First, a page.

Sunday, March 22, 2009

U2: No Line On The Horizon

U2 has a new album out and you know what that means: incredible sound with a wealth of keening lyrics that we have no idea about.

Their latest effort, No Line On The Horizon, has a thoughtful, self-searching sound undergirded by the Edge's riffing guitars which borders on the melancholy. In other words, it's vintage U2.

Bono's lyrics are that odd blend of politics, religion, and world weariness that allow it to be both relevant and transcendant at the same time. The band has managed to keep themselves relevant for the better part of three decades, experimenting musically while keeping true to their rock roots.

The abstract lyrics are the perfect enigma: is Bono the faithful Christian soul who is struggling to reconcile his faith with the mystery of evil in the world, or is he the post-modern man who is lost among the cares of the world but can't escape the touchstone of his religious upbringing? Personally, I have always posited that U2's music represents Bono's public fight with God.

In No Line On The Horizon, Bono returns to themes he has explored again and again: the search for love and meaning, the mystery of evil, birth and re-birth, and social justice. The songs are peppered throughout with religious phrases and imagery. The track Magnificent proclaims
From the womb my first cry, it was a joyful noise... /
Only love, only love can leave such a mark /
But only love, only love can heal such a scar /
Justified till we die, you and I will magnify /
The Magnificent
Is it true the perfect love drives out all fear? he asks on I'll Go Crazy If I Don't Go Crazy Tonight. Yet we're never quite sure what it is that Bono so desperately seeks. In Moment of Surrender he writes he is "begging to get back / To my heart / To the rhythm of my soul / To the rhythm of my unconsciousness / To the rhythm that yearns / To be released from control".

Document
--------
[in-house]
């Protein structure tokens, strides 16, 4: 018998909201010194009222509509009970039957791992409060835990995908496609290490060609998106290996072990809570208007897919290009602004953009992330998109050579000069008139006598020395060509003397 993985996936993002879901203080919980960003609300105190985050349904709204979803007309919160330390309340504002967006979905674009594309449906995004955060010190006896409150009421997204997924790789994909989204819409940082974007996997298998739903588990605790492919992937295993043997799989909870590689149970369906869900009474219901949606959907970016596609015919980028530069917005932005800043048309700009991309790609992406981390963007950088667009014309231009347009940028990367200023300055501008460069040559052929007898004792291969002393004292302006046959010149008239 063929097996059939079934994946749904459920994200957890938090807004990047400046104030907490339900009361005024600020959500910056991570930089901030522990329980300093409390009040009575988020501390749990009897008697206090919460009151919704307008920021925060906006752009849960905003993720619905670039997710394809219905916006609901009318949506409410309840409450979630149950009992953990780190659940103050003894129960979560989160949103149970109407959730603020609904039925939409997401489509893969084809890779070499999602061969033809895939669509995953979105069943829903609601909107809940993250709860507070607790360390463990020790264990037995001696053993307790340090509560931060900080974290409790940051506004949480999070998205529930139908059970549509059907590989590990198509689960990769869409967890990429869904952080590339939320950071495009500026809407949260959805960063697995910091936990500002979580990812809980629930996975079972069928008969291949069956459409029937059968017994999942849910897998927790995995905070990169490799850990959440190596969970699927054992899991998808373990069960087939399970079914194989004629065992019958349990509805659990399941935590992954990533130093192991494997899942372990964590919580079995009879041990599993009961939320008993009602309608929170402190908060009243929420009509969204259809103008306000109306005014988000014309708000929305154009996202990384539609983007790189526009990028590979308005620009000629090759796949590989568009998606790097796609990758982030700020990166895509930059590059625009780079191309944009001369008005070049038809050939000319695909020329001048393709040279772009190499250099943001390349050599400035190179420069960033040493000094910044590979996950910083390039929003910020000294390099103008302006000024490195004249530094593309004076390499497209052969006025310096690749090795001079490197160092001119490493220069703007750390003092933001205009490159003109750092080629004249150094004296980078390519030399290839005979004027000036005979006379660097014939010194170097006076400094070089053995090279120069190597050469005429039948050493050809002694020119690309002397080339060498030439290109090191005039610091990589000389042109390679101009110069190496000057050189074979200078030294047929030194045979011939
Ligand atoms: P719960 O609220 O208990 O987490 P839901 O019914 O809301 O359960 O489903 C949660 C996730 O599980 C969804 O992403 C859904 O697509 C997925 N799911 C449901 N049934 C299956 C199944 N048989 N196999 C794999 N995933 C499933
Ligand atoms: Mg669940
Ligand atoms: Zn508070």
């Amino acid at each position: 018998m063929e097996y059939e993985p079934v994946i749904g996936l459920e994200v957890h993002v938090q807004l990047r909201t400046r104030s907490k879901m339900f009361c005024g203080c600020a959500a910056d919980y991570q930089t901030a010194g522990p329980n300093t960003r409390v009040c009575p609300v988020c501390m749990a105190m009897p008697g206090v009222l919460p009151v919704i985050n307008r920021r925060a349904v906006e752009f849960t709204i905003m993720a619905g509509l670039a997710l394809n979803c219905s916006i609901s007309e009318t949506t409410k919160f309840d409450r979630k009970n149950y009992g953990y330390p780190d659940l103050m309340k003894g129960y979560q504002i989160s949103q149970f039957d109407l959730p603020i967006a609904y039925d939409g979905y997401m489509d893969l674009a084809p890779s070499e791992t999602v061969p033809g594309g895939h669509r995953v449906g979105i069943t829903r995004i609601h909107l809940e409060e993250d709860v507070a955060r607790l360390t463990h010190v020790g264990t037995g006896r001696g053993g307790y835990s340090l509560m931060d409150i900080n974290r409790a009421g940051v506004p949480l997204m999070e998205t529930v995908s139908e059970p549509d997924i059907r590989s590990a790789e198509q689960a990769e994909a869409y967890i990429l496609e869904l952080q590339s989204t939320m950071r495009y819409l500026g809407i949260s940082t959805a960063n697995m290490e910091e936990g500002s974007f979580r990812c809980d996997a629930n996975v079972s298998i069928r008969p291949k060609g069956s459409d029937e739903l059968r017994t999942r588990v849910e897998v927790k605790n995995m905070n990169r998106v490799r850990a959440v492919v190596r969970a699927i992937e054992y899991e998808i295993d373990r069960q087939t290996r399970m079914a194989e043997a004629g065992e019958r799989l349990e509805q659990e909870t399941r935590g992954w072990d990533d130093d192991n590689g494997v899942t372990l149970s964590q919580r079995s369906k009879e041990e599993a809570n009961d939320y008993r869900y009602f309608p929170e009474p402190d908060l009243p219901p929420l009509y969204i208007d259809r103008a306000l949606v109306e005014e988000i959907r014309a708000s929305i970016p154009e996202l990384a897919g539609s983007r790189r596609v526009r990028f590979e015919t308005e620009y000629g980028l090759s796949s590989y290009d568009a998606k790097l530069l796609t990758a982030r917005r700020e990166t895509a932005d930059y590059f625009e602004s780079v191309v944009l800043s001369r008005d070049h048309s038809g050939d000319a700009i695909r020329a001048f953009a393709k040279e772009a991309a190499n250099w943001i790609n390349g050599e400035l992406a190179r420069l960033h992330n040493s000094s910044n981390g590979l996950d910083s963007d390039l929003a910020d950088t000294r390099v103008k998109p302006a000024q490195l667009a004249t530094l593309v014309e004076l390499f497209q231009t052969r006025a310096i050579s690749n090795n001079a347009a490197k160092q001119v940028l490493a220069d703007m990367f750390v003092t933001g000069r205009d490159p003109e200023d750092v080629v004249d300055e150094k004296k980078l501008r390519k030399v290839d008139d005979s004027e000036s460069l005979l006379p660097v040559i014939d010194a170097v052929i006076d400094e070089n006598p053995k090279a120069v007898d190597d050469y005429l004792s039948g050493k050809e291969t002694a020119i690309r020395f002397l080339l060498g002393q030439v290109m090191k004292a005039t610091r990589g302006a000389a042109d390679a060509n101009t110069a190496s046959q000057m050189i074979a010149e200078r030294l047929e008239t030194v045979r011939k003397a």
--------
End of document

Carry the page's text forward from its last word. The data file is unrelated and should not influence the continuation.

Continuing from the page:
Yet it is exactly this tension between the worldliness and Godliness that makes his lyrics so attractive. The raw emotive power of the music draws the listener in, while the words are ambiguous enough to allow them to be reinterpreted in any number of ways. In Biblical study this is called isogesis -- reading meaning into a text -- rather than reading meaning out of a text, or exegesis.

So is there an open question on whether U2's music is Christian in its essence? This topic has been hotly debated by devotees on all sides. writes about an interview with Bono in 2005:
Is Bono, the lead singer and songwriter for the rock group U2, a Christian? He says he is and writes about Christianity in his lyrics. Yet many people question whether Bono is "really" a Christian, due to his notoriously bad language, liberal politics, and rock star antics (though he has been faithfully married for 23 years). But in a new book of interviews, Bono in Conversation by Michka Assayas, Bono, though using some salty language, makes an explicit confession of faith.

"And yet, along comes this idea called Grace to upend all that. . . . Love interrupts, if you like, the consequences of your actions, which in my case is very good news indeed, because I've done a lot of stupid stuff."

"That's between me and God. But I'd be in big trouble if Karma was going to finally be my judge," says Bono. "It doesn't excuse my mistakes, but I'm holding out for Grace. I'm holding out that Jesus took my sins onto the Cross, because I know who I am, and I hope I don't have to depend on my own religiosity."
The album booklet ends with an invitation to a laundry list of U2's favorite causes: Amnesty International; Burma Freedom Campaign; Greenpeace; the One AIDS Campaign; and the Irish NGO, Concern.

Love or hate the politics, the music still rocks.

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